The system is based on rudimentary ASCII files called templates and a little known Internet protocol called WHOIS++. These text files are much like MARC records, only easier to create. Once the software is installed, adding and deleting records from the ROADS database is a matter of using HTML forms.
After learning how the system was intended to be set up, I converted the HTML interface of my Alex Catalogue of Electronic Texts into ROADS templates (with the help of FileMaker) and consequently reincarnated Alex as a ROADS service.  The whole process initially took two to three weeks.
Unlike OPAC interfaces, no knowledge of the underlining database record structure is necessary for maintenance. Unlike OPAC interfaces, the ROADS software does link checking verifying the integrity of your URLs. Unlike OPAC interfaces, ROADS services can search other ROADS services across the globe much the way Z39.50 is intended to do. Ideally, if many people were to create ROADS services of subject-specific disciplines, then there could literally be a World Wide Web of classified Internet resources field searchable through one interface. Like OPAC databases, it would be possible to share ROADS database records.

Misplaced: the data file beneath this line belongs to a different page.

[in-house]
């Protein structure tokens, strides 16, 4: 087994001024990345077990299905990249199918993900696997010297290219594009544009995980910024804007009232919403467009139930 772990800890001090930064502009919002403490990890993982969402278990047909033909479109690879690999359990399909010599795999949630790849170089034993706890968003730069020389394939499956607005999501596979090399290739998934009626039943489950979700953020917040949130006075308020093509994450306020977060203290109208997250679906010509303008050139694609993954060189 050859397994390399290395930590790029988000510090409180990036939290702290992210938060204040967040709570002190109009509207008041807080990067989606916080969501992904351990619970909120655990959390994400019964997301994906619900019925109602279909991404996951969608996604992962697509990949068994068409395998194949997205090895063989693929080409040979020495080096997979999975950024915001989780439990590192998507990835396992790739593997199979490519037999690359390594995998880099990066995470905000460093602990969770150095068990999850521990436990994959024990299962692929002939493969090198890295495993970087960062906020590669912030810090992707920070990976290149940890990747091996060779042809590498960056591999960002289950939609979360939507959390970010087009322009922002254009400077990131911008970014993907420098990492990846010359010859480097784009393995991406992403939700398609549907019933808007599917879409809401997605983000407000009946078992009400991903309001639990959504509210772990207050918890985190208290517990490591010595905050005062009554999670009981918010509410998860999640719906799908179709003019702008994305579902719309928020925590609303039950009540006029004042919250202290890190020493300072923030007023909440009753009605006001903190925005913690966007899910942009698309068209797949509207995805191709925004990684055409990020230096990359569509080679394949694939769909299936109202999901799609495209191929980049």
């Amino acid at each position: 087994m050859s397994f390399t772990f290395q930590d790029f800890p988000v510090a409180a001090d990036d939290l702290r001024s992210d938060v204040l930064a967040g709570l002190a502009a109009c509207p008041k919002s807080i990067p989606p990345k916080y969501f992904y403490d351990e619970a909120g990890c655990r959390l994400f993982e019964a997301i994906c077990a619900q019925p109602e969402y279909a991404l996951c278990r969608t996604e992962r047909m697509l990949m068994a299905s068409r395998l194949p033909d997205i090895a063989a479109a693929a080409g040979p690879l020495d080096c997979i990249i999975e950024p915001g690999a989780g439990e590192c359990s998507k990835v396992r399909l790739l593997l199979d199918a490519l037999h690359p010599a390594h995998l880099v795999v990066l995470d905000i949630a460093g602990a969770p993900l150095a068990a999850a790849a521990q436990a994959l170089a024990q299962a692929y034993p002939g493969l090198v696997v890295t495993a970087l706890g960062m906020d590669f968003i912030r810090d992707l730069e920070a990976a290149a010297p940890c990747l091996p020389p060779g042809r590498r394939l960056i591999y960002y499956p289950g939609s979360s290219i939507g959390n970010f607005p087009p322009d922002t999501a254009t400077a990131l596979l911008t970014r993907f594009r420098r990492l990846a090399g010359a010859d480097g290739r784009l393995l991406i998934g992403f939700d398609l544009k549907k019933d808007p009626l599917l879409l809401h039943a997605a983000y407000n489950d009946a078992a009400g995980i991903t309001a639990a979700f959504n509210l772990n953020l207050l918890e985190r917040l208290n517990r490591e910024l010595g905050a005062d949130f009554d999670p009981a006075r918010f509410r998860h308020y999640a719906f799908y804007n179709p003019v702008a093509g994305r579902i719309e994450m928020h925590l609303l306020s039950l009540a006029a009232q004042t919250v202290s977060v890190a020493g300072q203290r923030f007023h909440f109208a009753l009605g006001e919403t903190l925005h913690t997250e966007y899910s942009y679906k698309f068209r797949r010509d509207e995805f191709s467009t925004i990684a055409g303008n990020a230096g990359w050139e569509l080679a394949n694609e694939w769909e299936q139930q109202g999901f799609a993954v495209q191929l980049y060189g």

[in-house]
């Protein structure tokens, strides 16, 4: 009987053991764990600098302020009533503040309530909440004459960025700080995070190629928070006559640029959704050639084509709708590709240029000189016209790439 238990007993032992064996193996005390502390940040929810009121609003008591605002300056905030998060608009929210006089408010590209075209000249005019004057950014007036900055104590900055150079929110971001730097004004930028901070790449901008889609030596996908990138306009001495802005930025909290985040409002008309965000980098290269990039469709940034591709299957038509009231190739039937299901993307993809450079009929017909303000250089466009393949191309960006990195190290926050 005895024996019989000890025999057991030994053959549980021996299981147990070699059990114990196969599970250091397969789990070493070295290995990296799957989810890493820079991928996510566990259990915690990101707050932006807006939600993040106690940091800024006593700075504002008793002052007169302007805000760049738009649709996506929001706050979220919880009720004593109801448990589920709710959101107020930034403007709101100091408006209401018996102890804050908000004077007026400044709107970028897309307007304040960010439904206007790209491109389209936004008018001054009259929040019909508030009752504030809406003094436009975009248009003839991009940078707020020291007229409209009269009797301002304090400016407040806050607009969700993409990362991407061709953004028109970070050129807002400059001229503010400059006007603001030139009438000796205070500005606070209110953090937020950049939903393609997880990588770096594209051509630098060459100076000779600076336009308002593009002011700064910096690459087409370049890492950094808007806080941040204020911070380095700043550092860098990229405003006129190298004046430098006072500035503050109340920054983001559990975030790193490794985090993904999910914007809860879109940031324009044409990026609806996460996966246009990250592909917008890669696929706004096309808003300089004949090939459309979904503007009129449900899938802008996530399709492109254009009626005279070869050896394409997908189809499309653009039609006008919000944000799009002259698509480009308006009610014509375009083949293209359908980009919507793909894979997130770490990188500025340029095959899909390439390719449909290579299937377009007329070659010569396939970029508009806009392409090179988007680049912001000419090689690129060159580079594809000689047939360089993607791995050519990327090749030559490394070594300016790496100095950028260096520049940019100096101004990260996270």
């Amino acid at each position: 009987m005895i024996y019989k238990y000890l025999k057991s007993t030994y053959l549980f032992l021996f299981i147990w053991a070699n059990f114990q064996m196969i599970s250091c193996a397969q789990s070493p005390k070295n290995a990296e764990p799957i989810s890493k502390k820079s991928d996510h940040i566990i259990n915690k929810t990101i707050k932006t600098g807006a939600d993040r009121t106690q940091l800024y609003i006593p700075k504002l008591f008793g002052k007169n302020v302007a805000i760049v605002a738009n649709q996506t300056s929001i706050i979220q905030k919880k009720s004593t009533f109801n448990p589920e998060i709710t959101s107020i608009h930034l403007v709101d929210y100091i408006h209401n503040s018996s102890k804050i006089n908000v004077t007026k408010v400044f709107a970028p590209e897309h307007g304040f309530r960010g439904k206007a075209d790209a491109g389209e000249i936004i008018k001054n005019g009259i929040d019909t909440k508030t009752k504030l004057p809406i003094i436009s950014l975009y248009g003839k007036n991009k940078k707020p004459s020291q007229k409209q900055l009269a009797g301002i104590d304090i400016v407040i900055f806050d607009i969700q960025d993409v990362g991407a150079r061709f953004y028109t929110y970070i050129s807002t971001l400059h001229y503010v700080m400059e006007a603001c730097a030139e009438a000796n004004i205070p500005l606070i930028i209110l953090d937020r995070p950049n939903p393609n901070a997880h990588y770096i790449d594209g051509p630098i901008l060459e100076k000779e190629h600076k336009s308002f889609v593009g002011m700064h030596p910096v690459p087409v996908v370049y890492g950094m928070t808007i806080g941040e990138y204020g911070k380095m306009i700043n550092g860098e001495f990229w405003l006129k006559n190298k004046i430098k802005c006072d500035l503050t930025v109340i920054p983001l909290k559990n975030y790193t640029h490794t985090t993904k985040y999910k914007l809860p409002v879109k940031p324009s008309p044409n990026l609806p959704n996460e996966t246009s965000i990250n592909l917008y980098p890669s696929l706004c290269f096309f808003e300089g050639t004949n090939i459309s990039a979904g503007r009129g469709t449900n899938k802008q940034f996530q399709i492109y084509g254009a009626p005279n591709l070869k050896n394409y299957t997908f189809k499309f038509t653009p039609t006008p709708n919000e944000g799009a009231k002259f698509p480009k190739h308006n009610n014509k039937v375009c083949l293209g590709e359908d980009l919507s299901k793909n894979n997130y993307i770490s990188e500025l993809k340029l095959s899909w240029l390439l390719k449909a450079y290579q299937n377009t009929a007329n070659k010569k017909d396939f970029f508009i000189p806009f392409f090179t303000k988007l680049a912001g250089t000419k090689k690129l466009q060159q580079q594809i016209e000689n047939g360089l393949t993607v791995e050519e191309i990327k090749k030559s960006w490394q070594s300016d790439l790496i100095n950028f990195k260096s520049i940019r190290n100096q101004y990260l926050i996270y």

The ROADS system holds and immense amount of promise and potential. I advocate its use whole heartedly!
Claris Software's FileMaker Pro
Another approach to the creation of virtual libraries of Internet resources is the utilization of microcomputer databases. Database de jour is FileMaker Pro version 4.0 from Claris.  This cross-platform database is well integrated with both Windows and Macintosh operating systems. It is almost 100% graphical thereby removing the need to know any programing. What programing there exists is done with a simple script editor making it virtually impossible to produce syntactically incorrect scripts.